THE raw power of a new generation of consoles always takes time to be fully harnessed by developers. In some cases, it can take two years into a machine’s life cycle before its capabilities manifest themselves through graphical fidelity capable of dropping jaws.
Review: FIFA 14 - Playstation 4 (reviewed) / Xbox One
Score: 8.4 / 10
The first weeks and months, by contrast, usher in games with incremental improvements on what has gone before, hinting here and there at a glorious future.
There can be few better series to exploit this trend than FIFA, a title which began life as an isometric portrayal of the beautiful game only to gradually morph into a swaggering simulation of huge ambition over the course of the following two decades. Since its release in September, the latest version has proved to be the most accomplished yet, having undergone the now annual tinkering to its player physics and control system.
Stands apart from 360 and PS3
The jump to next-gen grasps this process of refinement and stands apart from its Xbox 360 and Playstation 3 predecessors. Visually, the franchise’s Playstation 4 debut is a delight, with fluid and intuitive player animations realised by EA Canada’s new Ignite engine. In one on one situations, where you are reliant on mastering close control and reading the movements of an opposing defender, these improvements go beyond cosmetic and actually aid play.
Ignite’s full might is evident in the smallest details. Shirts and shorts ripple in the wind, effects largely lost during play, but which raise a smile during action replays, with the 1080p resolution revealed in its full glory. The most atmospheric additions, however, come not on the pitch, but the periphery. Where once spectators resembled rows of puppets on a string, rising and falling as one, the crowd is more dynamic and responsive, with the odd lone fan standing up, in all probability to hurl abuse at the officials.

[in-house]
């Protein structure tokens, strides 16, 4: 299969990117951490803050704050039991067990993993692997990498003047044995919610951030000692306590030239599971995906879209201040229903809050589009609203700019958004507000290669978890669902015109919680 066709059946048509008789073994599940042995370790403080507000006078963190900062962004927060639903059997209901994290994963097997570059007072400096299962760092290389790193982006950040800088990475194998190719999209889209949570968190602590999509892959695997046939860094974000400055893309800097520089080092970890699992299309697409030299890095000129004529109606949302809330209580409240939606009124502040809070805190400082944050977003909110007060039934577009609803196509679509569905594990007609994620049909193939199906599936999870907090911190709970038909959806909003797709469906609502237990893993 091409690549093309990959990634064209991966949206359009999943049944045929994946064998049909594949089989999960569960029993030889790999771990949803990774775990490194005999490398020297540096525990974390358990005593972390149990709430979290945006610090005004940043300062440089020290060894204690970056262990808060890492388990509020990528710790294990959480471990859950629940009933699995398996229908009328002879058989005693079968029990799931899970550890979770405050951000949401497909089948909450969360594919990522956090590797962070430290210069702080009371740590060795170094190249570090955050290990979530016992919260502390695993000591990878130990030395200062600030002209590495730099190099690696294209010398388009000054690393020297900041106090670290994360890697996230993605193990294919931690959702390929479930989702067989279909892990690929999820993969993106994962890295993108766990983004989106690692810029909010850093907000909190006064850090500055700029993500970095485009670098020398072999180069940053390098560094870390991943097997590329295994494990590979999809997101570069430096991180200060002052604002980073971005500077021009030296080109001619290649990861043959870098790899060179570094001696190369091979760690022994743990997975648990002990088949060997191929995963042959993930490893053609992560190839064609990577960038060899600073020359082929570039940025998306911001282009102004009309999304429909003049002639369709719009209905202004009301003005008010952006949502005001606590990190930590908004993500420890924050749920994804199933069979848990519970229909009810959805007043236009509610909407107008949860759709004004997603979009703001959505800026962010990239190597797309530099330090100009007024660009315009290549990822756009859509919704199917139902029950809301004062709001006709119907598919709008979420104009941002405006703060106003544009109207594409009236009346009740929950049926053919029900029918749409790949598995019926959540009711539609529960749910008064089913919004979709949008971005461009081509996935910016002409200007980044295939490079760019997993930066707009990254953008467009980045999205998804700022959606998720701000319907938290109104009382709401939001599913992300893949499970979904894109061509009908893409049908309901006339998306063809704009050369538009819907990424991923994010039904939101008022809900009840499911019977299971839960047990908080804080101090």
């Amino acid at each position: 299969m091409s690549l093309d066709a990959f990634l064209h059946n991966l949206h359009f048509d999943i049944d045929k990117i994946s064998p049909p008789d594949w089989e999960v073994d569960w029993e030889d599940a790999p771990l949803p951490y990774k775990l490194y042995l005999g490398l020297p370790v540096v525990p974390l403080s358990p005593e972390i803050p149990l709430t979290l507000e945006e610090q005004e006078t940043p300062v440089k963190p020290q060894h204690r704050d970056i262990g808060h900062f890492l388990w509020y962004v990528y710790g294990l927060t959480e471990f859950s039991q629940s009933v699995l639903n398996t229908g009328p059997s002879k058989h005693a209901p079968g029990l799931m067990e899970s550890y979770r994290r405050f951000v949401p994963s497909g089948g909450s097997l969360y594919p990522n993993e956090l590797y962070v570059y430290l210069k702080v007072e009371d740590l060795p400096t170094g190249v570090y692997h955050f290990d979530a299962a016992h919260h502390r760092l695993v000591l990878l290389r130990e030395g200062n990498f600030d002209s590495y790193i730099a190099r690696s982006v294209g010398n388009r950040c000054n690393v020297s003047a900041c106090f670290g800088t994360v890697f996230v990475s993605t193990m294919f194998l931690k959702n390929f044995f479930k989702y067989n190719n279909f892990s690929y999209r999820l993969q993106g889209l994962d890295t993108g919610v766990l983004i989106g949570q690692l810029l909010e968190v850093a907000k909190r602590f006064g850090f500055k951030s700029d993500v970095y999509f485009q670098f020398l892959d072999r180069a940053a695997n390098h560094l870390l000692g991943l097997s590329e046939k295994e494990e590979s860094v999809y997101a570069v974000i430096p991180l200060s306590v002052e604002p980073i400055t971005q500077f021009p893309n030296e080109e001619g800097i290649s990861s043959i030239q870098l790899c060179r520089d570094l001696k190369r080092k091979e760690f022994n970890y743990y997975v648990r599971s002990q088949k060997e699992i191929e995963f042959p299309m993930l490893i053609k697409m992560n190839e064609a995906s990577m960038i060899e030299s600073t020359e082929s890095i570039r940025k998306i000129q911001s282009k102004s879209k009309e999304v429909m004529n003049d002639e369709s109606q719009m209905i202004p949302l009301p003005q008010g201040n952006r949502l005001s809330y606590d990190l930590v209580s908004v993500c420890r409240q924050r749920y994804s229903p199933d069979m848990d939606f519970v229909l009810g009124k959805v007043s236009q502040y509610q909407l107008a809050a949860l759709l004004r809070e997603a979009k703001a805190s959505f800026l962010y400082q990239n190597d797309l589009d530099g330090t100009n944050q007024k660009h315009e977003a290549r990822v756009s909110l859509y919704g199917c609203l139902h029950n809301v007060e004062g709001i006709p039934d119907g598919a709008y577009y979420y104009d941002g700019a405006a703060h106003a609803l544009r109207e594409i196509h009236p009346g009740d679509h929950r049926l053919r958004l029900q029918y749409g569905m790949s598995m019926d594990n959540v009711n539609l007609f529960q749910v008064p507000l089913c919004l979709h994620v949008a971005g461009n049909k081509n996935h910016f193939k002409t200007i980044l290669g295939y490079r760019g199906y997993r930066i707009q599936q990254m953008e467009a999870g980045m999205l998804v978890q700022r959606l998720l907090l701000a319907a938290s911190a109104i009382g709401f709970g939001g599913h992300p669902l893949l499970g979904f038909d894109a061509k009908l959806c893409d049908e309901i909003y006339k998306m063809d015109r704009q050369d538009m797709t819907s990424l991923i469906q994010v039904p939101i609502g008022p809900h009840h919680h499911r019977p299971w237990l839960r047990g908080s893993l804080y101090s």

Other details, too, pop out. When taking a corner in some stadia, a phalanx of press photographers in fluorescent bibs hunch down by the billboards. It is the sort of addition which may not add anything to the gameplay itself, but improves immeasurably upon the immersion EA has been striving towards in recent years.
Helpfully, the transition between generations is made easier thanks to transferable game files for long-established modes such as Career and Ultimate Team, although not every option has made the leap, with the likes of Be A Pro failing the make the cut, presumably due to the tight turnaround to include it as a launch title.
Such regressive steps jars with the forward-looking aspects found elsewhere, and it is to be hoped they are restored courtesy of a patch. Even so, they should not discourage fans of the series from upgrading. It is a game, much like the sport it is based on, where the smallest margins count. It may not deliver miracles, and offers mainly aesthetic arguments in favour of purchasing the next-gen version. Be in no doubt, however - if you are looking for the best simulation of football, FIFA 14 is it.